Parkinson’s Disease is a neurological disorder that affects the brain’s ability to control physical movement. It typically affects middle aged people and the elderly. Parkinson’s causes a decrease in the brain’s natural levels of dopamine, which normally aids nerve cells in passing messages within the brain. According to The Parkinson’s Foundation and Statistics Canada, the disorder affects an estimated 1 million people in the United States, 55 000 Canadians, and 10 million globally.

What Causes Parkinson’s Disease?

Although much research has been done on the subject, the exact cause of the disease isn’t really known. What doctors and scientists do know is that certain nerve cells located in the brain somehow break down. This damage interferes with both motor and non-motor functions.

How Does Parkinson’s Affect Vision?

Parkinson’s can have a significant impact on vision and ocular health. Patients with PD often find themselves unable to control blinking. Blinking is good for the eyes as it moisturizes the surface and clears it from foreign substances. Less blinking can cause Dry Eye Syndrome, resulting in itchy, red, or gritty-feeling eyes. Other people blink too much or can’t keep their eyes open. 

In more serious cases, Parkinson’s affects the nerves that help us see. Someone with PD may experience blurry vision, double vision, difficulty seeing color and contrast, problems with focus, and other visual symptoms. 

In addition to the inherent impact of the disease, some of the medications used to treat Parkinson’s symptoms have known side effects including dry eyes, blurred eyesight and even hallucinations in advanced PD.

Common Visual Symptoms of Parkinson’s

Although the most recognized physical symptom is uncontrollable tremors, patients can experience other symptoms that affect their vision. These typically include:

  • Apraxia (inability to open the eyelids) 
  • Blurry or double vision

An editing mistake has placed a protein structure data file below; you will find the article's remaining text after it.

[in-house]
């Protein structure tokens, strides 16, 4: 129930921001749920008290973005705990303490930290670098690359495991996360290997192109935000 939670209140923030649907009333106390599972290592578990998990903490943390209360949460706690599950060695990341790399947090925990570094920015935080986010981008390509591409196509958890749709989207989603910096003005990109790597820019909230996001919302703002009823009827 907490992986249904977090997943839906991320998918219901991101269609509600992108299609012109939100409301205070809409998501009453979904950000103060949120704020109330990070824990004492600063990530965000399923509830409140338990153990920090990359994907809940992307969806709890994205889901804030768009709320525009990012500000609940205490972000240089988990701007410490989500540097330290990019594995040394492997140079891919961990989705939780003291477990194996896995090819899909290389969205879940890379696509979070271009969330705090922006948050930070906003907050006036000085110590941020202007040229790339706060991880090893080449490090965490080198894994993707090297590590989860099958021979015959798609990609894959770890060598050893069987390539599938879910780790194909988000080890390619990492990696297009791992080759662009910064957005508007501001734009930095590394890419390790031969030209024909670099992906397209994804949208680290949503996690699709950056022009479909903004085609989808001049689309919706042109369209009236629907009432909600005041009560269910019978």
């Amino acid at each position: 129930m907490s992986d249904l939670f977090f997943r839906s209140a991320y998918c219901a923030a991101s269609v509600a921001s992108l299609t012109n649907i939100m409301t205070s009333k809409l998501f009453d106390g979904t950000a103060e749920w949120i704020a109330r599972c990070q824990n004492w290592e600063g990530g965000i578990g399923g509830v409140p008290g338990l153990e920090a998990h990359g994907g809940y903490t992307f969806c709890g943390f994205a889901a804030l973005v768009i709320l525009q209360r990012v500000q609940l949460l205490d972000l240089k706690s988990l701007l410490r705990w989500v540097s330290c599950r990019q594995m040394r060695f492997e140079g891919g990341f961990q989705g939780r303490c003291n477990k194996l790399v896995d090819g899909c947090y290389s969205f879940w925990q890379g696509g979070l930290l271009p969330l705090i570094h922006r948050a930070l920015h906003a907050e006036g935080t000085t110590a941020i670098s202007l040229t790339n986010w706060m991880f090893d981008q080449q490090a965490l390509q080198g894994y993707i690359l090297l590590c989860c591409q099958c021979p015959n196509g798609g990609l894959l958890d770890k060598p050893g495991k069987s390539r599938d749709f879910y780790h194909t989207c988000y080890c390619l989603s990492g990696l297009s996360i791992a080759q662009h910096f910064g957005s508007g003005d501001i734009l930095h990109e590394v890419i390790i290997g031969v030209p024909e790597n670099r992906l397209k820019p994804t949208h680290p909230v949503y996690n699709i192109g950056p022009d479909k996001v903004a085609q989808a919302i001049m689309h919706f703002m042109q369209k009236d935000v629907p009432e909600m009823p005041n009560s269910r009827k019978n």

• Difficulty with balance
  • Dry eyes
  • Eye twitching
  • Focusing problems

Parkinson’s Patients and Eye Exams

Eye exams can be particularly challenging for a PD patient, so choosing the right doctor is essential. Make sure your eye doctor regularly treats patients with PD. They’ll understand your or your loved ones’ unique needs and will take the time needed.

Common Non-Visual Symptoms of Parkinson’s

PD affects other areas of the body that may or may not – depending on each patient – be related to their eye health and visual needs. 

Some of the most common non-visual symptoms are:

  • Depression
  • Excessive saliva
  • Loss of smell
  • Moodiness
  • Muscle cramps
  • Sleep disturbance
  • Slow movement (bradykinesia)
  • Stiff limbs
  • Tremors

Coping With Vision Problems From Parkinson’s

Despite the struggles caused by this degenerative disease, there is hope. Talk to your eye doctor. He or she may recommend medicated ointments or drops, injections, therapeutic lenses, visual aids, vision therapy, or a combination thereof. Additionally, a Neuro-Optometric Rehabilitation doctor can provide comprehensive eye care specifically designed for neurological disorders like PD.

Treatment for Parkinson’s Disease

There is currently no cure for the disease itself, but there are options to treat the symptoms of PD. A combination of medications, physical and/or occupational therapy, support groups, and of course, top-quality vision care can give a PD patient relief for some of their symptoms and tools to help cope with the condition.

Research and clinical trials are continuing as doctors and others in the medical community work towards the goal of finding a cure for PD.